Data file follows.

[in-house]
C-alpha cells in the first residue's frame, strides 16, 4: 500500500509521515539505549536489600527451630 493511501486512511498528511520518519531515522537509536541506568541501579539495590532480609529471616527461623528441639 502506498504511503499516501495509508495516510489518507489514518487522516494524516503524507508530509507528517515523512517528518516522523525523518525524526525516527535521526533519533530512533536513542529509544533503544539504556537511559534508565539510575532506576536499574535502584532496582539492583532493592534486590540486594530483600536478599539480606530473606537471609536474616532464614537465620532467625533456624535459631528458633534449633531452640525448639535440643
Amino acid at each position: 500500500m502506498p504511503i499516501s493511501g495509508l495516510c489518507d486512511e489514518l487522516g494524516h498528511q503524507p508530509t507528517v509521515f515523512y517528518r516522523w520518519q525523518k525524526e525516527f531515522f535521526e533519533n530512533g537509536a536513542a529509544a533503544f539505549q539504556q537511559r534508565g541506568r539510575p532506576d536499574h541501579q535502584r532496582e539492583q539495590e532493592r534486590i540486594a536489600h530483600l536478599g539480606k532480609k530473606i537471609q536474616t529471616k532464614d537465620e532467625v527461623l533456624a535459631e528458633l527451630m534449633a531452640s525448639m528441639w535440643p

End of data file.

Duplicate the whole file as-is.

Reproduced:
[in-house]
C-alpha cells in the first residue's frame, strides 16, 4: 500500500509521515539505549536489600527451630 493511501486512511498528511520518519531515522537509536541506568541501579539495590532480609529471616527461623528441639 502506498504511503499516501495509508495516510489518507489514518487522516494524516503524507508530509507528517515523512517528518516522523525523518525524526525516527535521526533519533530512533536513542529509544533503544539504556537511559534508565539510575532506576536499574535502584532496582539492583532493592534486590540486594530483600536478599539480606530473606537471609536474616532464614537465620532467625533456624535459631528458633534449633531452640525448639535440643
Amino acid at each position: 500500500m502506498p504511503i499516501s493511501g495509508l495516510c489518507d486512511e489514518l487522516g494524516h498528511q503524507p508530509t507528517v509521515f515523512y517528518r516522523w520518519q525523518k525524526e525516527f531515522f535521526e533519533n530512533g537509536a536513542a529509544a533503544f539505549q539504556q537511559r534508565g541506568r539510575p532506576d536499574h541501579q535502584r532496582e539492583q539495590e532493592r534486590i540486594a536489600h530483600l536478599g539480606k532480609k530473606i537471609q536474616t529471616k532464614d537465620e532467625v527461623l533456624a535459631e528458633l527451630m534449633a531452640s525448639m528441639w535440643p